Ethiopians celebrate historic return of Emperor Tewodros’ Hair
Young Prince Alemayehu remembered during visit to his resting place in Windsor
At a ceremonial hand-over that took place on Wednesday 20th March at the United Kingdom’s National Army Museum in Chelsea, London, Ethiopians, friends of Ethiopia and the media witnessed the long-awaited return of hair taken from one of Ethiopia’s most popular Emperors, Tewodros II.
This historic moment follows discussions between the Ethiopian Ambassador, H.E. Mr. Fesseha Shawel Gebre, and the Director of the National Army Museum, Brigadier Justin Maciejewski DSO MBE.
On behalf of the People and Government of Ethiopia, Her Excellency Dr. Hirut Kassaw, the Minister of Culture, Tourism and Sport, received the human remains in a box covered with the Ethiopian flag from the Museum’s Director, with the crowd ululating in jubilation.
Speaking on the occasion, H.E. Dr Hirut applauded the National Army Museum, and its Board of Trustees, for the brave and principled decision to return the Emperor’s hair to its rightful home, adding that she hoped that the United Kingdom and Ethiopia will be able to build on this supreme gesture of goodwill in the years to come.
Finally, the Minister called on all museums and collectors who retain Maqdala heritage in their collections to return all Maqdala artefacts to their rightful home.
“For Ethiopians, these are not simply artefacts or treasures but constitute a fundamental part of the existential fabric of Ethiopia and its people,” she said. “[I urge] all concerned to consider the intrinsic value of the items in their collections which are of far greater significance to Ethiopians than to those who removed them.”
“Whatever the future holds, I have no doubt that the relationship between our two countries will continue to go from strength to strength. A fact underlined by the substance and spirit of today’s ceremony,” she concluded.
Brigadier Justin Maciejewski DSO MBE, Director of the Museum said: “The Abyssinian Expedition of 1868 was a sad chapter in our shared history. A chapter characterised by miscalculation and misjudgment on both sides. But this campaign does not represent the totality of a long history of friendship and mutual respect between our two ancient kingdoms. In fact, 72 years after Emperor Tewodros II committed suicide, British and Ethiopian forces fought alongside each other as allies in the liberation of Ethiopia from Italian occupation…We hope that in some small way this act will serve to reinforce the deep and strong friendship that exists between our two countries.”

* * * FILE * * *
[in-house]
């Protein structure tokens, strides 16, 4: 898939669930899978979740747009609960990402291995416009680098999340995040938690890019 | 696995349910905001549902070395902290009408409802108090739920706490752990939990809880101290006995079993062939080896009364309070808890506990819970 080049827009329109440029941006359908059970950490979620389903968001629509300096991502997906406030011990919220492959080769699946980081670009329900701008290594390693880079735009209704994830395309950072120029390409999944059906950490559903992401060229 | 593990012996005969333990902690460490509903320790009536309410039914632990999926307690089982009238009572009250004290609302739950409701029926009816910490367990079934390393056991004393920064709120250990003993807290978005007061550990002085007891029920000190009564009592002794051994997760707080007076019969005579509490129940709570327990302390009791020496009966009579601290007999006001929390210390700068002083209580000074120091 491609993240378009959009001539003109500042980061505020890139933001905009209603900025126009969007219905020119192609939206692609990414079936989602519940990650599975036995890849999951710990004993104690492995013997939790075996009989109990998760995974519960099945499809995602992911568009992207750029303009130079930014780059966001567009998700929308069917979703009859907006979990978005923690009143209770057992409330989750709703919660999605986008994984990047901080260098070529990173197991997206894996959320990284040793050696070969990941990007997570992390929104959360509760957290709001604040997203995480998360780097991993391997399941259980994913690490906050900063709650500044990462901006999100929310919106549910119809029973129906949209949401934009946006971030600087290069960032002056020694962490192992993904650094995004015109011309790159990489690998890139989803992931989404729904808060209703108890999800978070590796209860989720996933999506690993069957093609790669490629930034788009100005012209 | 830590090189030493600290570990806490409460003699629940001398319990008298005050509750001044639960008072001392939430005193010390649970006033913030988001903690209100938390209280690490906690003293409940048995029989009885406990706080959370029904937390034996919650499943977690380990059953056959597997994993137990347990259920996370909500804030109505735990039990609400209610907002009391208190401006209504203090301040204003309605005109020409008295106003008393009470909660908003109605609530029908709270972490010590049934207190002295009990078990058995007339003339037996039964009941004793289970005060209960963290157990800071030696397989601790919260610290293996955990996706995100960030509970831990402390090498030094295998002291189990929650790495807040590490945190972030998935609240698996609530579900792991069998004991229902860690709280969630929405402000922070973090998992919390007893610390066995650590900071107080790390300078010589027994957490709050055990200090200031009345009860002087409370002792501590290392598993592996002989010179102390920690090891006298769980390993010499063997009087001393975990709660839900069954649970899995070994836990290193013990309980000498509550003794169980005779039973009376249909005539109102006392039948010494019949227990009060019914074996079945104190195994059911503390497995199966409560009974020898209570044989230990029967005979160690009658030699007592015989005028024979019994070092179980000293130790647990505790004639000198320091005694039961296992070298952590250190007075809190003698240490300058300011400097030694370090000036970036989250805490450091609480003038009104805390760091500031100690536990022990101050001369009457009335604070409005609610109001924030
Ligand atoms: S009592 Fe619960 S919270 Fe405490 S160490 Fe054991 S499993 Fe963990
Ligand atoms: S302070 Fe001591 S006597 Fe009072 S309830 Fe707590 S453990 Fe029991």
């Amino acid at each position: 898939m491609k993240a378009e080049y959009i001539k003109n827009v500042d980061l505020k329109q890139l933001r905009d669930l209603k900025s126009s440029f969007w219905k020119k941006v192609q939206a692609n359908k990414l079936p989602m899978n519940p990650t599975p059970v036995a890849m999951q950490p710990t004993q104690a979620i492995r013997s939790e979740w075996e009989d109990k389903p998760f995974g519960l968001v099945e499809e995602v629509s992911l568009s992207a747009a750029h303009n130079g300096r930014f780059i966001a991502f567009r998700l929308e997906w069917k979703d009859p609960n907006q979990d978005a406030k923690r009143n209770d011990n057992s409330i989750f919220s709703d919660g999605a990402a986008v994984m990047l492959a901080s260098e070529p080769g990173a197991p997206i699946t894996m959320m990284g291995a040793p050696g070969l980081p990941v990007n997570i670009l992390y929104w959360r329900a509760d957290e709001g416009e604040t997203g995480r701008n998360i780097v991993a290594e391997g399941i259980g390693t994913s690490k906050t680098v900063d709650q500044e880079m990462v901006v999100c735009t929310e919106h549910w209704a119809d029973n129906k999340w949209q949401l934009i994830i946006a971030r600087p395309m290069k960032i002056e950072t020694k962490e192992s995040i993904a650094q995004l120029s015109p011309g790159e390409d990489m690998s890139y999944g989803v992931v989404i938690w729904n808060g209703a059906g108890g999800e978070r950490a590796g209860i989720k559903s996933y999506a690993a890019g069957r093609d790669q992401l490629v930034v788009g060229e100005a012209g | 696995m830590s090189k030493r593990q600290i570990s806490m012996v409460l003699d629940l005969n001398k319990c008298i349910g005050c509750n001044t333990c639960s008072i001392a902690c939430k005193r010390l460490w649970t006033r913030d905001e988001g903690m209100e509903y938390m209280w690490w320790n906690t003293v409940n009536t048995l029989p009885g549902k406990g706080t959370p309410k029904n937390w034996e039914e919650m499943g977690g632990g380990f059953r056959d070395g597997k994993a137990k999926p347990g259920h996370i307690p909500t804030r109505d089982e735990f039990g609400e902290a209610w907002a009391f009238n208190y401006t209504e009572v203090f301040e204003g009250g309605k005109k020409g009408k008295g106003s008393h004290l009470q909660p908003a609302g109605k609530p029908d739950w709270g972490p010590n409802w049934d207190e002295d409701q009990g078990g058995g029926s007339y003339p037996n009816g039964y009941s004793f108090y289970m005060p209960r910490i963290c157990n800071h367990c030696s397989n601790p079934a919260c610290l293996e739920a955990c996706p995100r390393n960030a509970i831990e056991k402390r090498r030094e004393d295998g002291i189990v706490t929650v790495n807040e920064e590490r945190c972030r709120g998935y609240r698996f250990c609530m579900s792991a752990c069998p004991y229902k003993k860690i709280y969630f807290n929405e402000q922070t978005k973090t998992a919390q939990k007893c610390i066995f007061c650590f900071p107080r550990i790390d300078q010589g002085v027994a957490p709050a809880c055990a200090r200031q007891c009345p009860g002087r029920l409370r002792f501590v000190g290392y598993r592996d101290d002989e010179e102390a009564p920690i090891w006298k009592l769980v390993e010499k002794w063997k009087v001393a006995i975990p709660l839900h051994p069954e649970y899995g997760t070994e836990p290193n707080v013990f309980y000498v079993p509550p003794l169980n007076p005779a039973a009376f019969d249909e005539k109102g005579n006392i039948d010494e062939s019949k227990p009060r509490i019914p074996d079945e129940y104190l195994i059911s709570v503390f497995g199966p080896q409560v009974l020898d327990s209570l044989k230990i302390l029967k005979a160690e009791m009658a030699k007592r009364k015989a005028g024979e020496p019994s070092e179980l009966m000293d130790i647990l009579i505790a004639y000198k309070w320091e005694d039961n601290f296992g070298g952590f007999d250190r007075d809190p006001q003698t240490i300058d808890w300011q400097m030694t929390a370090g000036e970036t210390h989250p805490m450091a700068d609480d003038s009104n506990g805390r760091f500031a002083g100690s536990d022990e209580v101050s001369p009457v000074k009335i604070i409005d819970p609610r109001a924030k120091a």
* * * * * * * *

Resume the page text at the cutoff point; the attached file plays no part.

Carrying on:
…Prince Alemayehu Remembered
On Thursday 21st March, H.E. Dr. Hirut Kassaw and her delegation visited St George’s Chapel at Windsor Castle – the resting place of the remains of Prince Alemayehu, son of Emperor Tewodros II.
On behalf of the People and Government of Ethiopia, the Minister laid a wreath of remembrance on the young Prince’s grave before observing a minute’s silence and prayers.
Welcoming the Minister and her delegation, The Reverend Dr. Mark Powell, Canon of Windsor, led the delegation through a tour of the chapel where they were shown a brass plaque remembering Prince Alemayehu, as well as the Coat of Arms of Emperor Haile Selassie I commemorating his membership of the British Order of the Garter.
In discussions that followed with the Canon of Windsor, the Minister requested the remains of Prince Alemayehu be repatriated to his homeland in Ethiopia so that he could be reunited with his father’s remains and with the people of Ethiopia. The Minister asked for her request to be passed on to all concerned bodies so that it could be addressed as soon as possible.
The Minister’s full speech can be found on our website at http://bit.ly/NAM_HKSpeech.
Born in Gondar, Northern Ethiopia, Tewodros II was Emperor of Ethiopia from 1855 until his death in 1868.
The locks of hair were taken from Emperor Tewodros after he heroically committed suicide rather than be taken prisoner by the invading British army in April 1868 during the battle of Maqdala.
The Emperor is held in high esteem by Ethiopians who recognise him as the founding father of modern Ethiopia, as he began the transformation of the state. The Emperor is buried at the Mehabere Selassie Monastery in his native Quara, in Northern Ethiopia.
After the Battle of Maqdala, Emperor Tewodros’ son, Prince Alemayehu, was taken to Britain, under the care of Captain Tristram Speedy. He died from pleurisy at the tender age of 18, in Leeds, and is buried within the precinct of St George’s Chapel at Windsor Castle.
In 2007, the Government of Ethiopia submitted a request to Her Majesty The Queen for the return of Alemayehu’s remains for reburial in Ethiopia.
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